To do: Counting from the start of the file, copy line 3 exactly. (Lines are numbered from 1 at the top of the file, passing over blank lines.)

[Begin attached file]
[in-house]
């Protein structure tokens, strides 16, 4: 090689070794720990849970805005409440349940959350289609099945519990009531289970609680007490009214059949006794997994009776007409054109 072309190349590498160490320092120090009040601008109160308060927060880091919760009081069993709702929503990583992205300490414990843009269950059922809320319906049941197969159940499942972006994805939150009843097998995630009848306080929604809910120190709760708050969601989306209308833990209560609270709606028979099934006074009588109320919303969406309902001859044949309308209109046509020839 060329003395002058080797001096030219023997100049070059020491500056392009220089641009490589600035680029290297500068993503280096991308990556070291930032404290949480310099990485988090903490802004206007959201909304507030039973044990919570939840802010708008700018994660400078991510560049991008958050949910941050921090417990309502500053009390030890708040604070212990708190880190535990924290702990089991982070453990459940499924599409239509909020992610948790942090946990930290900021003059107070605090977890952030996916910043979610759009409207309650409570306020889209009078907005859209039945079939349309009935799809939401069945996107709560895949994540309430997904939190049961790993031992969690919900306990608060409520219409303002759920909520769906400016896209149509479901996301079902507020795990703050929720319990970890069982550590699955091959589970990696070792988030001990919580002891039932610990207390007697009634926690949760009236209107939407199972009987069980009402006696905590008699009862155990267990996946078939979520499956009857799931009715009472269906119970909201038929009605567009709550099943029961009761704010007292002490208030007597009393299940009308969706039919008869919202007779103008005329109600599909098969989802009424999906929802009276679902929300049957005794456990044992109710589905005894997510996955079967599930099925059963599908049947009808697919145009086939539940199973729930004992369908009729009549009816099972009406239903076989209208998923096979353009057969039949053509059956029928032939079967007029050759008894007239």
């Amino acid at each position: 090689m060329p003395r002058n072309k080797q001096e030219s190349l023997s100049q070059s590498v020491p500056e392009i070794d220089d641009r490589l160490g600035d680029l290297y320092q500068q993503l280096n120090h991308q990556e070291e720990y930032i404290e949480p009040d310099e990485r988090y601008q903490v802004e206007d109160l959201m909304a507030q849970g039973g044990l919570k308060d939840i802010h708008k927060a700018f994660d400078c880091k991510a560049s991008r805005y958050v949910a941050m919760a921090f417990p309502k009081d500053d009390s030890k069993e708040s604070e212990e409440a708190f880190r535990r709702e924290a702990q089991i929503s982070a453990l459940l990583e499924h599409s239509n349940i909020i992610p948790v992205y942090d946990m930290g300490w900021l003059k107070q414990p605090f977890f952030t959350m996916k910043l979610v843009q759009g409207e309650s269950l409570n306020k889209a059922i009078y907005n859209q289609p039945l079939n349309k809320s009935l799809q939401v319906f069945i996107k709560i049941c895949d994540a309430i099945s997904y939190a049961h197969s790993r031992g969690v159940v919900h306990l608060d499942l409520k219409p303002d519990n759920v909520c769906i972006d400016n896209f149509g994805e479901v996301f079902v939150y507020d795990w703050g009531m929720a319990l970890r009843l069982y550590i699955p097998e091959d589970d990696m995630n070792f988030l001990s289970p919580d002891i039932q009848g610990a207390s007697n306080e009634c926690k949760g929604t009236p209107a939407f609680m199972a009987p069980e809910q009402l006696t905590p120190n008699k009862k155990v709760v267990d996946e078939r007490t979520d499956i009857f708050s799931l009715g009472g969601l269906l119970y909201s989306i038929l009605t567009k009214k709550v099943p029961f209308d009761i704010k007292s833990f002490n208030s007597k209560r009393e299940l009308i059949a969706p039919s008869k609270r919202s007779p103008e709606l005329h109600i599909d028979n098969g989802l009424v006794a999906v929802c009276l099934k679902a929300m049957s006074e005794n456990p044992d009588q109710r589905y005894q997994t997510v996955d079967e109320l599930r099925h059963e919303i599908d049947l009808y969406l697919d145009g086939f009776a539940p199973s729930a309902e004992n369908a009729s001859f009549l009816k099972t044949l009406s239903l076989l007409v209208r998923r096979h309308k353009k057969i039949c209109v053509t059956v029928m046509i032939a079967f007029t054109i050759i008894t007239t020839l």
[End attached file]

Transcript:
């Amino acid at each position: 090689m060329p003395r002058n072309k080797q001096e030219s190349l023997s100049q070059s590498v020491p500056e392009i070794d220089d641009r490589l160490g600035d680029l290297y320092q500068q993503l280096n120090h991308q990556e070291e720990y930032i404290e949480p009040d310099e990485r988090y601008q903490v802004e206007d109160l959201m909304a507030q849970g039973g044990l919570k308060d939840i802010h708008k927060a700018f994660d400078c880091k991510a560049s991008r805005y958050v949910a941050m919760a921090f417990p309502k009081d500053d009390s030890k069993e708040s604070e212990e409440a708190f880190r535990r709702e924290a702990q089991i929503s982070a453990l459940l990583e499924h599409s239509n349940i909020i992610p948790v992205y942090d946990m930290g300490w900021l003059k107070q414990p605090f977890f952030t959350m996916k910043l979610v843009q759009g409207e309650s269950l409570n306020k889209a059922i009078y907005n859209q289609p039945l079939n349309k809320s009935l799809q939401v319906f069945i996107k709560i049941c895949d994540a309430i099945s997904y939190a049961h197969s790993r031992g969690v159940v919900h306990l608060d499942l409520k219409p303002d519990n759920v909520c769906i972006d400016n896209f149509g994805e479901v996301f079902v939150y507020d795990w703050g009531m929720a319990l970890r009843l069982y550590i699955p097998e091959d589970d990696m995630n070792f988030l001990s289970p919580d002891i039932q009848g610990a207390s007697n306080e009634c926690k949760g929604t009236p209107a939407f609680m199972a009987p069980e809910q009402l006696t905590p120190n008699k009862k155990v709760v267990d996946e078939r007490t979520d499956i009857f708050s799931l009715g009472g969601l269906l119970y909201s989306i038929l009605t567009k009214k709550v099943p029961f209308d009761i704010k007292s833990f002490n208030s007597k209560r009393e299940l009308i059949a969706p039919s008869k609270r919202s007779p103008e709606l005329h109600i599909d028979n098969g989802l009424v006794a999906v929802c009276l099934k679902a929300m049957s006074e005794n456990p044992d009588q109710r589905y005894q997994t997510v996955d079967e109320l599930r099925h059963e919303i599908d049947l009808y969406l697919d145009g086939f009776a539940p199973s729930a309902e004992n369908a009729s001859f009549l009816k099972t044949l009406s239903l076989l007409v209208r998923r096979h309308k353009k057969i039949c209109v053509t059956v029928m046509i032939a079967f007029t054109i050759i008894t007239t020839l």